The next day, and the house feels empty. Our room feels empty.

I guess this feeling wasn't what I'd expected.

I'd expected emotion. Sadness, anger, frustration (well, that's there), anxiety. In a way, I don't feel as anxious when I'm museless. No need to worry as to whether I'm someone else's muse too. I can stay out. I can be me. I can run for four hours. I can stay out all night.

But I like simplicity. I don't want to go out. I like getting into bed at ten o'clock, making love whenever we want.

It's funny, because with his presence, I would get itchy feet.

"James, do you want to go out?"
"James, do you want to go for a swim?"
"James, what do you feel like doing?"

Why? I guess I was worried that my presence wasn't enough.

Was his enough for me?

Of course, this is just the doubt that comes with absence. Absence that makes the heart grow fonder, so they say. So why does absence make my heart grow blacker?

Thursday, October 22, 2015

The Prettiest Star

If this had all happened a few years earlier, things might have been different, and I think we both know it.
The sun is setting but the warmth's still there, and I rub sand into my feet as we look out to the water.

Sometimes I want to tell him that he's a prick. He admits it, though. The barbs of an accusation are removed if you readily admit your faults before anyone else can take a swing.

I don't think he really means it though. Well, he means to get there before everyone else does, but he doesn't believe he's a prick, in a way. He does, but he's so proud of it, that he doesn't really. He's a prick that everyone loves. People can't love a real asshole, surely.

And that's exactly why I don't love him.
"You're the least honest person I know."
He scoffs at this, brushing his hair out of his face.
"Bullshit. You're not even honest with yourself."
I laugh at this, letting sand slide through my fingers.
"Me? I'm not honest with myself?"
A noise of disgust comes out of his mouth,
"You haven't been doing what you've wanted for the last 5 years." He's getting annoyed now.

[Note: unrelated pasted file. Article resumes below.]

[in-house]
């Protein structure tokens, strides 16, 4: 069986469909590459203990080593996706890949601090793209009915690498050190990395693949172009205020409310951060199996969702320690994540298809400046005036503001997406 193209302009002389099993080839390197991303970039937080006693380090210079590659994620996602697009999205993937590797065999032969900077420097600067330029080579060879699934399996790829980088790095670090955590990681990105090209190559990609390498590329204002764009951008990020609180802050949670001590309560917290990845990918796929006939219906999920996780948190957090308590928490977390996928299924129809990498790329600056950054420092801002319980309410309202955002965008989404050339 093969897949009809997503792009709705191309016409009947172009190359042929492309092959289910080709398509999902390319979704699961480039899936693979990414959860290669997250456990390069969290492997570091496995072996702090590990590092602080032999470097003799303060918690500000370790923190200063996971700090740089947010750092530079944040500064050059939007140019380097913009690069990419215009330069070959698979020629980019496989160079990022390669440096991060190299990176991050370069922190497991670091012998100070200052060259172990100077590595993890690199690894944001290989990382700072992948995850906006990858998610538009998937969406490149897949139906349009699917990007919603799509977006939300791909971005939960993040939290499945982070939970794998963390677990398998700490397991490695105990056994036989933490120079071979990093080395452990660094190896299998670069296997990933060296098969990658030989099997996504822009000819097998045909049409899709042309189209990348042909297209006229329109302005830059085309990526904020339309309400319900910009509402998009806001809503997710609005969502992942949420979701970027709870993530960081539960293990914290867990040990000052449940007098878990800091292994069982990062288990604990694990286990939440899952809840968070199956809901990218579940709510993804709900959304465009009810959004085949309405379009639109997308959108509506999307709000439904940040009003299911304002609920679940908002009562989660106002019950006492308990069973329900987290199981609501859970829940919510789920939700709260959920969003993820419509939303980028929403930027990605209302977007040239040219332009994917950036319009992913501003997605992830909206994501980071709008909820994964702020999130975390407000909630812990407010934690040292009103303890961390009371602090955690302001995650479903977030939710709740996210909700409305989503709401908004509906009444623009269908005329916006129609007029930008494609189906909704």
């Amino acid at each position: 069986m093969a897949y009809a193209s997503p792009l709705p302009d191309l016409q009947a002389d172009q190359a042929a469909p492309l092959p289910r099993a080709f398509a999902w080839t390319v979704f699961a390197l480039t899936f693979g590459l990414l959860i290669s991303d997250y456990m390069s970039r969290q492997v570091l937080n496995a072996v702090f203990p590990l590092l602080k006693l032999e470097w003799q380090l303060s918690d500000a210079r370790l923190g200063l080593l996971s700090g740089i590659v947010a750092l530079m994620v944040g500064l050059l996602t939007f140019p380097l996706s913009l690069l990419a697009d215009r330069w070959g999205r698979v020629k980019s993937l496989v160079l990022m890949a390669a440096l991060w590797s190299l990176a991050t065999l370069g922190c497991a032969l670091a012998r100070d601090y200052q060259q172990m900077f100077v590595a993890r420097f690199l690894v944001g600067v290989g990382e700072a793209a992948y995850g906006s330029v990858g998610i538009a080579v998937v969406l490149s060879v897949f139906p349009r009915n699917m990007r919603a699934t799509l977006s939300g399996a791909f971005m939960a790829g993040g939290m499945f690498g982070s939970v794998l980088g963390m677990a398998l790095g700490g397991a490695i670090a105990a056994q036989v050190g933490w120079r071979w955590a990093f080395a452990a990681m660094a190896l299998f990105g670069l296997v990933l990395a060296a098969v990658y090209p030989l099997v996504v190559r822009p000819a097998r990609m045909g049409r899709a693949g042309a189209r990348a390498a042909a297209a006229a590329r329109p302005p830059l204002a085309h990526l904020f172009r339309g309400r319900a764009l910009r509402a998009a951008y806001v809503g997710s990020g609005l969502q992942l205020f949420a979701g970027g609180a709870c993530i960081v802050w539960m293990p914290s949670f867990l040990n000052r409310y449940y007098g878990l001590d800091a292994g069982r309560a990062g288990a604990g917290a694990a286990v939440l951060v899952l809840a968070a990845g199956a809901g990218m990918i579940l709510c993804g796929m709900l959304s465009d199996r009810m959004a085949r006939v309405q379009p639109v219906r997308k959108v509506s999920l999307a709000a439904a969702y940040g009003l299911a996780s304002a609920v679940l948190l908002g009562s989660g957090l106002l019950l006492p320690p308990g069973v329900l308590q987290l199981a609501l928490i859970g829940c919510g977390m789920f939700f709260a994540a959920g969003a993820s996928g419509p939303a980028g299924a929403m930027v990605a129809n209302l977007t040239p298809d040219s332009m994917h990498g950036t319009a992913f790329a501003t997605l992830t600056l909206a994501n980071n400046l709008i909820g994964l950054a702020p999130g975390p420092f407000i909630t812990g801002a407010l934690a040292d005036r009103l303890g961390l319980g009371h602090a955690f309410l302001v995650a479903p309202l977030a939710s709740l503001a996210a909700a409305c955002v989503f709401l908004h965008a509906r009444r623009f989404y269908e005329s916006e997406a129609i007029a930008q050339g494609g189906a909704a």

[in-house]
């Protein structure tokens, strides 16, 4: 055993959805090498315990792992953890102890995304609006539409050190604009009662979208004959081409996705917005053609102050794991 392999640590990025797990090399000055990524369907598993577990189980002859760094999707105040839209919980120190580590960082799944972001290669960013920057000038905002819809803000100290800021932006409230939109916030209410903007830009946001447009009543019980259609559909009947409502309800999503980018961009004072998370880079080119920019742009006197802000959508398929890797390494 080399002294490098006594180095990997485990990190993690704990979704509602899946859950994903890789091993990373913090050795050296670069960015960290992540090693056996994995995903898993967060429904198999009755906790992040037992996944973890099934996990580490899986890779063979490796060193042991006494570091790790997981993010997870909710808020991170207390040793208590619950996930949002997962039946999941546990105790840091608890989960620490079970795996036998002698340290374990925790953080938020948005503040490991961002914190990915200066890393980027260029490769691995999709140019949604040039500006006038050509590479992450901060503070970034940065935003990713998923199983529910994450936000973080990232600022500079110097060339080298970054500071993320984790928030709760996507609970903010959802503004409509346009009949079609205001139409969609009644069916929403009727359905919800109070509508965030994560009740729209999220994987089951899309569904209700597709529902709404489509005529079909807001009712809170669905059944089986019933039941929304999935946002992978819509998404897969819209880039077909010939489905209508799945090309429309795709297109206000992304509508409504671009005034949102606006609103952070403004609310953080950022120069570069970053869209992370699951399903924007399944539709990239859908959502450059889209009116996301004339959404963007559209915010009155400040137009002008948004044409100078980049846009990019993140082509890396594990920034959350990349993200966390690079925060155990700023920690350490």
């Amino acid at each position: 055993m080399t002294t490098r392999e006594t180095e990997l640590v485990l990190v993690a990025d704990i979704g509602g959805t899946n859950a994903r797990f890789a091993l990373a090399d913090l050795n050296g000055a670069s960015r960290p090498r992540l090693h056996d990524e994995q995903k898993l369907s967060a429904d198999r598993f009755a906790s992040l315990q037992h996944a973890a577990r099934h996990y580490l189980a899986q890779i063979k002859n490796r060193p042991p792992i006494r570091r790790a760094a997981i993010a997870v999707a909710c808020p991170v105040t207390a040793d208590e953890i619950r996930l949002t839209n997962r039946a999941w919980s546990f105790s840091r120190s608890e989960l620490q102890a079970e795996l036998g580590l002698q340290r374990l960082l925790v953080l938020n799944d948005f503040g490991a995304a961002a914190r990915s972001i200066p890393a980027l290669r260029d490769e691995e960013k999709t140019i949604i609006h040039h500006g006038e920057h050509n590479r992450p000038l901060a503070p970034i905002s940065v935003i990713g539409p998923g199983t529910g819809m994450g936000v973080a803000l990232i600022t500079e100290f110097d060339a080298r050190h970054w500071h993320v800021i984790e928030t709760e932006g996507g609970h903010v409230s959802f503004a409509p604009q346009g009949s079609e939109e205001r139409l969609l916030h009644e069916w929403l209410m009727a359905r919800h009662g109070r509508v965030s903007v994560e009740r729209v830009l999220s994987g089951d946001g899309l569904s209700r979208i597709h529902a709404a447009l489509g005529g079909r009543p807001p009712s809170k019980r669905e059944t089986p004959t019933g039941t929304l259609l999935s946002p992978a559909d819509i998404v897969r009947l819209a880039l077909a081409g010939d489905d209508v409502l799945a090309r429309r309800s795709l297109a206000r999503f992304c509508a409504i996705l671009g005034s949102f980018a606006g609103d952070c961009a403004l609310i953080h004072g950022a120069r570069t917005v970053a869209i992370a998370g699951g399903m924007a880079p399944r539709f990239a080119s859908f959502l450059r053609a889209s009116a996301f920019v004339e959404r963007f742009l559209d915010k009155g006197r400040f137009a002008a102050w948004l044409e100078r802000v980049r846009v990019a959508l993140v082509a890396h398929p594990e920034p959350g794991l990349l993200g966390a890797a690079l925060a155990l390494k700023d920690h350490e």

I sigh and look out to the horizon once more. The sun is setting and the sky is pink. Shepherd's delight.
"Paul, you have no idea what I want," I can't help but smile a little as I turn to look at him. I'm not sure why. Maybe I've finally escaped his grasp.
"You project your own life, your own experiences on to me constantly. You think you're never wrong because you twist everything to fit your own world view. You're full of shit."
"Fuck you," he spits back and he hoists himself up and lumbers up the sand dunes.

I turn my eyes back to the water and feel surprisingly content.

Wednesday, October 21, 2015

Take me to church

I do not believe in love at first sight. I am very picky.

How many times have I been in love? Twice, I suppose. Part of me wants to discount the first time- but I was, even if only for a little while.

What do I believe about love? Well, it's intoxicating. It's surely addictive. If it wasn't, we wouldn't do this to ourselves over and over.

One night I called a dear friend when it felt as though my heart had been ripped out of my chest.
"Lydia," he confessed, "Love is the most powerful drug I've ever been on."

What else do I think about love? Well, I don't believe in one true love. I think there comes a point in love where love becomes a choice. A lot of romantics find this thought troubling. But I'd say I'm romantic and realistic. A choice doesn't have to be un-romantic. It's just that after the honeymoon phase love requires effort, that's all. And that's not a bad thing.

Anyway, these are all the things I thought I knew about love. Until I met Jean.


My hair is drenched when I finally arrive home. Sudden downpours have become a regular occurrence, so drowned rat has become my new signature style. No matter - I have no one to impress. The weather changes so fast here - last week it was 30 degrees. This week it's 15.

After throwing my hair into a ponytail I make my way outside to meet Jean. We make our way down the street, chatting about inane topics to begin, quickly finding the bar we're after and escaping the dark night for the dark solace of a whiskey lounge.

We talk for 3 hours. Or so.

And at some point it suddenly hits me. The most shocking and yet settling thought I've ever had.

I want to marry this man.

I am slightly alarmed by the intensity of this thought. I don't know this man. This is the first time we have spent one on one.

I've heard of people feeling like this. Feeling like this about the people they eventually go on to marry. Is this man the one? The One that I never believed in? If I ignore all of my thoughts about this now, will I go on to live some unfulfilled life while my soulmate is with another?

My brain is so calm while it processes all of this. I continue leaning in towards Jean, nodding as he tells me about a festival he went to once. It's like there's a separate voice in my head, some part of me I'm not in contact with. I want to marry this man.

But why? You don't even love him? You don't even like him. Not that you remember what it's like to be interested in someone. Why do you want to marry him?